Admit it: You've been to at least one wedding where something about the affair made you uncomfortable. For instance, maybe dinner was delayed an hour while the bride and groom were having formal pictures taken, or you ordered a drink at the bar and were handed a bill. Not so nice, was it? But now, the tables are turned and you're the hosts. If you want to send your guests home happy—and what couple wouldn't want that?—follow these rules:
Sure, holding your affair on a Friday or Sunday night—or even a weeknight—is a great way to save money. But this might pose a problem for guests who don't live nearby. Many will have to take a day off from work in order to attend your wedding; your immediate family and your wedding party may have to take even more time off in order to attend your rehearsal dinner. A clever compromise, if you're really set on a Friday or Sunday affair: Hold your wedding on a holiday weekend, when most working guests would automatically have an extra day off.
Another wedding-day itinerary to avoid, especially if most guests are out-of-towners: a morning ceremony, followed by an evening reception. It's simply not right to expect guests to kill so much time between events. Ideally, you should leave no more than a two-hour window between the ceremony and reception . And if that happens, you ought to plan something fun for out-of-towners to do during that time. Perhaps a good friend or family member will host a cocktail party in his or her home, or you might arrange for a guided tour of your area or a local museum to keep guests entertained.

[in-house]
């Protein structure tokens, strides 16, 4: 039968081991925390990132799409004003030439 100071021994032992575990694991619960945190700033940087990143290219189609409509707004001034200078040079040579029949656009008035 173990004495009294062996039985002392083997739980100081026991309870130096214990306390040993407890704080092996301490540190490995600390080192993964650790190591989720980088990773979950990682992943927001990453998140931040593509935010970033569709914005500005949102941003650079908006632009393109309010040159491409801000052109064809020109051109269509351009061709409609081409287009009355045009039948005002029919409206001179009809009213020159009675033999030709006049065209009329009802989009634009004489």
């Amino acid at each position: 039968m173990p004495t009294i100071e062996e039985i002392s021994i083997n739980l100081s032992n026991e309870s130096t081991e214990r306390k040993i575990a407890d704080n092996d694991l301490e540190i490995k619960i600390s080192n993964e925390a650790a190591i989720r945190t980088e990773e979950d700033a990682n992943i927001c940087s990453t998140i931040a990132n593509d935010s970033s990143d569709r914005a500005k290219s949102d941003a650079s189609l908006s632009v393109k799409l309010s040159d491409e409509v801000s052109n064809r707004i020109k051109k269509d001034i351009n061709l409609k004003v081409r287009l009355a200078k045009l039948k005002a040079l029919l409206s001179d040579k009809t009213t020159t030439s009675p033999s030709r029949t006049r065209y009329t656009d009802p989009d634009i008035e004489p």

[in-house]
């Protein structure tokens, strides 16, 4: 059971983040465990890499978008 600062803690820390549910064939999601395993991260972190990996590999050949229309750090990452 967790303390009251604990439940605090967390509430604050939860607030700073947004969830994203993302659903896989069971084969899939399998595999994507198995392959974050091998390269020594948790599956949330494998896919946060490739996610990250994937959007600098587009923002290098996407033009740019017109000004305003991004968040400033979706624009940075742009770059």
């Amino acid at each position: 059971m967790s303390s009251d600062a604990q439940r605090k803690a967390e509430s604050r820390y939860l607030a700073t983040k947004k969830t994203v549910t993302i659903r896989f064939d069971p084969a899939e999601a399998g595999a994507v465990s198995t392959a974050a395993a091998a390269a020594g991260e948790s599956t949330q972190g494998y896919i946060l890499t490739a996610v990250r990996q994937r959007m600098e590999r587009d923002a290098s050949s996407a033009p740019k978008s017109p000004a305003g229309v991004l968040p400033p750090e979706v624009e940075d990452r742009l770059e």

Chances are some of your guests observe dietary rules—maybe a few vegetarians or folks who keep kosher. Be sure to take a look at your guest list and see who might fall into this category. Most caterers will provide meals to accommodate these guests for little or no extra charge. Just be sure that the catering manager knows where these folks are sitting, and that your guests know ahead of time that you've taken care of their needs.
Another thing: While you and your fiancé may be bold eaters who like to explore international cuisines and always choose the most interesting dish on the menu, remember that many of your guests may not feel the same way about food. "I went to a Chinese banquet wedding where things like shark fin soup and sea cucumber were served," recalls Tina Woodvale of San Francisco, California*. "No one at my table ate, and we all left hungry." If you do serve unusual dishes, be sure to provide at least one alternative selection for less-adventurous guests; in this case, the bride and groom might have offered a simple, familiar dish like lo mein.